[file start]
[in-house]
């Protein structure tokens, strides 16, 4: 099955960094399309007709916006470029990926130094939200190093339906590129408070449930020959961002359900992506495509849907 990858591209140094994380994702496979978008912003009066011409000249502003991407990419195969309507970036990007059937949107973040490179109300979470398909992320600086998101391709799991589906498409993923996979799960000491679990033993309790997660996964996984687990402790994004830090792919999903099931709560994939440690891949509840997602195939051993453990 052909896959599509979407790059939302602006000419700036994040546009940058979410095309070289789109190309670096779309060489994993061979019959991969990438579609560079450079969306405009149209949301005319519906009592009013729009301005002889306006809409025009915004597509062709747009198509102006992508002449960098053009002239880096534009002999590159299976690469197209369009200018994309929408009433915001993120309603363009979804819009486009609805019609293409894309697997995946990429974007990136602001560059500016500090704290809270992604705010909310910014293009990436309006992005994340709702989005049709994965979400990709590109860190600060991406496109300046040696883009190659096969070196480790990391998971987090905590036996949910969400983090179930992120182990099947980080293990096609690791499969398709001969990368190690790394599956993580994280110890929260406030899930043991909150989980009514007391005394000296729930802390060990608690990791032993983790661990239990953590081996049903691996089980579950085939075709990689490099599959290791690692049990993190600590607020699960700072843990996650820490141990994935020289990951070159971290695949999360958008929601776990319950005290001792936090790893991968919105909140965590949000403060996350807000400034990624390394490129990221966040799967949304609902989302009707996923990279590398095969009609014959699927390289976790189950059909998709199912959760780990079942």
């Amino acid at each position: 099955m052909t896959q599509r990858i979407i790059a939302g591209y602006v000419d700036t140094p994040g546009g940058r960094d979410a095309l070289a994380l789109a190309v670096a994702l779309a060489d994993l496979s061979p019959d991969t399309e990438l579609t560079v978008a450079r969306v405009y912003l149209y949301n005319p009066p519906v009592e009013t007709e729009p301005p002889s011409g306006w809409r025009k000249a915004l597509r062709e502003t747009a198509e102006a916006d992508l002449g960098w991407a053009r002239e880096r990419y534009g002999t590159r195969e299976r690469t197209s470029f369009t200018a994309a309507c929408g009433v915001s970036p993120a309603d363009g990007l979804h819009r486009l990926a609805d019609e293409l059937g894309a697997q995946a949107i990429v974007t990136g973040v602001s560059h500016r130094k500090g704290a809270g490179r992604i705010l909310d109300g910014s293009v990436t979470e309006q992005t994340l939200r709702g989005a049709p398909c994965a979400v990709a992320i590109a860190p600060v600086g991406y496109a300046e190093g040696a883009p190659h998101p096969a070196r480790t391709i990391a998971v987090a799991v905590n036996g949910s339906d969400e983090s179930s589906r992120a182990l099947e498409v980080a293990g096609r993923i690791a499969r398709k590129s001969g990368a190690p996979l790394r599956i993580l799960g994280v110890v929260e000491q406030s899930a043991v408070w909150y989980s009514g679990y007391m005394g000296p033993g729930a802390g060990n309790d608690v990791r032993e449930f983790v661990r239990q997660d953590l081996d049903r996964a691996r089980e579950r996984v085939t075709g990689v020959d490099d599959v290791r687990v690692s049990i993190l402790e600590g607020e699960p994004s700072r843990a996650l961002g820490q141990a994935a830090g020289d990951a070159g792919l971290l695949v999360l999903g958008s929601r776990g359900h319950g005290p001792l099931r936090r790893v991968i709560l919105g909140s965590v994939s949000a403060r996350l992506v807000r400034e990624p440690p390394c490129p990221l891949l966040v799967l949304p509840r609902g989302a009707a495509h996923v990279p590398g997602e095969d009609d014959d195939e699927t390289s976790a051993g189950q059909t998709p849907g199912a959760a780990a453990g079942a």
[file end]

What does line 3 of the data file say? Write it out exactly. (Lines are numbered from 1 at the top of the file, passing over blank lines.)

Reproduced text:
């Amino acid at each position: 099955m052909t896959q599509r990858i979407i790059a939302g591209y602006v000419d700036t140094p994040g546009g940058r960094d979410a095309l070289a994380l789109a190309v670096a994702l779309a060489d994993l496979s061979p019959d991969t399309e990438l579609t560079v978008a450079r969306v405009y912003l149209y949301n005319p009066p519906v009592e009013t007709e729009p301005p002889s011409g306006w809409r025009k000249a915004l597509r062709e502003t747009a198509e102006a916006d992508l002449g960098w991407a053009r002239e880096r990419y534009g002999t590159r195969e299976r690469t197209s470029f369009t200018a994309a309507c929408g009433v915001s970036p993120a309603d363009g990007l979804h819009r486009l990926a609805d019609e293409l059937g894309a697997q995946a949107i990429v974007t990136g973040v602001s560059h500016r130094k500090g704290a809270g490179r992604i705010l909310d109300g910014s293009v990436t979470e309006q992005t994340l939200r709702g989005a049709p398909c994965a979400v990709a992320i590109a860190p600060v600086g991406y496109a300046e190093g040696a883009p190659h998101p096969a070196r480790t391709i990391a998971v987090a799991v905590n036996g949910s339906d969400e983090s179930s589906r992120a182990l099947e498409v980080a293990g096609r993923i690791a499969r398709k590129s001969g990368a190690p996979l790394r599956i993580l799960g994280v110890v929260e000491q406030s899930a043991v408070w909150y989980s009514g679990y007391m005394g000296p033993g729930a802390g060990n309790d608690v990791r032993e449930f983790v661990r239990q997660d953590l081996d049903r996964a691996r089980e579950r996984v085939t075709g990689v020959d490099d599959v290791r687990v690692s049990i993190l402790e600590g607020e699960p994004s700072r843990a996650l961002g820490q141990a994935a830090g020289d990951a070159g792919l971290l695949v999360l999903g958008s929601r776990g359900h319950g005290p001792l099931r936090r790893v991968i709560l919105g909140s965590v994939s949000a403060r996350l992506v807000r400034e990624p440690p390394c490129p990221l891949l966040v799967l949304p509840r609902g989302a009707a495509h996923v990279p590398g997602e095969d009609d014959d195939e699927t390289s976790a051993g189950q059909t998709p849907g199912a959760a780990a453990g079942a």